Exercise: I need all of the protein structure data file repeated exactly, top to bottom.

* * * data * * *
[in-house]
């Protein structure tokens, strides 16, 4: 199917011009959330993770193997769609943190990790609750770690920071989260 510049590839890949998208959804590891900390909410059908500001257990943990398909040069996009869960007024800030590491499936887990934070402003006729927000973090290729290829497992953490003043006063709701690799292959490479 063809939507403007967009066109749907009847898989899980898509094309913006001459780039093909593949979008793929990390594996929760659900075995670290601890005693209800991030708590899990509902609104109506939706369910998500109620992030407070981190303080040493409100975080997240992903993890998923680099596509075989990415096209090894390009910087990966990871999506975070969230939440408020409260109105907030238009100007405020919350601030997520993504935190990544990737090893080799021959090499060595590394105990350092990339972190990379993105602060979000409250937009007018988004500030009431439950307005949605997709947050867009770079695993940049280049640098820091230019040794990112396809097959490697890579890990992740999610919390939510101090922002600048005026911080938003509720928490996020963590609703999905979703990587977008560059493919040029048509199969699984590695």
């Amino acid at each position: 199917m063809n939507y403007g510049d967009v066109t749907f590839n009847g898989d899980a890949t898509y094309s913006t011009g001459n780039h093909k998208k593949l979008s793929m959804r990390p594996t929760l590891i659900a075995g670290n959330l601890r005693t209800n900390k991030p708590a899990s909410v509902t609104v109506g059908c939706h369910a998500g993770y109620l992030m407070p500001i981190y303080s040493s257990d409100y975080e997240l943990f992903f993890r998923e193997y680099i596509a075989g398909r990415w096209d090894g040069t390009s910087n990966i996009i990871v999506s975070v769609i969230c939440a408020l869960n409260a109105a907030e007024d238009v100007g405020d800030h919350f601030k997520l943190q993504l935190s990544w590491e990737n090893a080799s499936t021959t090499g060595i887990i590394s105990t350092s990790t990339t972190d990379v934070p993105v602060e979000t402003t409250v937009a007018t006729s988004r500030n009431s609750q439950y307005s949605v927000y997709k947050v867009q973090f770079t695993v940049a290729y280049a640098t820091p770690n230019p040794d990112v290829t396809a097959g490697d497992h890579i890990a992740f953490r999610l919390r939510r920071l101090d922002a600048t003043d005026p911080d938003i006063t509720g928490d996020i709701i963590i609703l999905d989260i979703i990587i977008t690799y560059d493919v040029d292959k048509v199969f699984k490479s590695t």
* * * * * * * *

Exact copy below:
[in-house]
């Protein structure tokens, strides 16, 4: 199917011009959330993770193997769609943190990790609750770690920071989260 510049590839890949998208959804590891900390909410059908500001257990943990398909040069996009869960007024800030590491499936887990934070402003006729927000973090290729290829497992953490003043006063709701690799292959490479 063809939507403007967009066109749907009847898989899980898509094309913006001459780039093909593949979008793929990390594996929760659900075995670290601890005693209800991030708590899990509902609104109506939706369910998500109620992030407070981190303080040493409100975080997240992903993890998923680099596509075989990415096209090894390009910087990966990871999506975070969230939440408020409260109105907030238009100007405020919350601030997520993504935190990544990737090893080799021959090499060595590394105990350092990339972190990379993105602060979000409250937009007018988004500030009431439950307005949605997709947050867009770079695993940049280049640098820091230019040794990112396809097959490697890579890990992740999610919390939510101090922002600048005026911080938003509720928490996020963590609703999905979703990587977008560059493919040029048509199969699984590695």
């Amino acid at each position: 199917m063809n939507y403007g510049d967009v066109t749907f590839n009847g898989d899980a890949t898509y094309s913006t011009g001459n780039h093909k998208k593949l979008s793929m959804r990390p594996t929760l590891i659900a075995g670290n959330l601890r005693t209800n900390k991030p708590a899990s909410v509902t609104v109506g059908c939706h369910a998500g993770y109620l992030m407070p500001i981190y303080s040493s257990d409100y975080e997240l943990f992903f993890r998923e193997y680099i596509a075989g398909r990415w096209d090894g040069t390009s910087n990966i996009i990871v999506s975070v769609i969230c939440a408020l869960n409260a109105a907030e007024d238009v100007g405020d800030h919350f601030k997520l943190q993504l935190s990544w590491e990737n090893a080799s499936t021959t090499g060595i887990i590394s105990t350092s990790t990339t972190d990379v934070p993105v602060e979000t402003t409250v937009a007018t006729s988004r500030n009431s609750q439950y307005s949605v927000y997709k947050v867009q973090f770079t695993v940049a290729y280049a640098t820091p770690n230019p040794d990112v290829t396809a097959g490697d497992h890579i890990a992740f953490r999610l919390r939510r920071l101090d922002a600048t003043d005026p911080d938003i006063t509720g928490d996020i709701i963590i609703l999905d989260i979703i990587i977008t690799y560059d493919v040029d292959k048509v199969f699984k490479s590695t």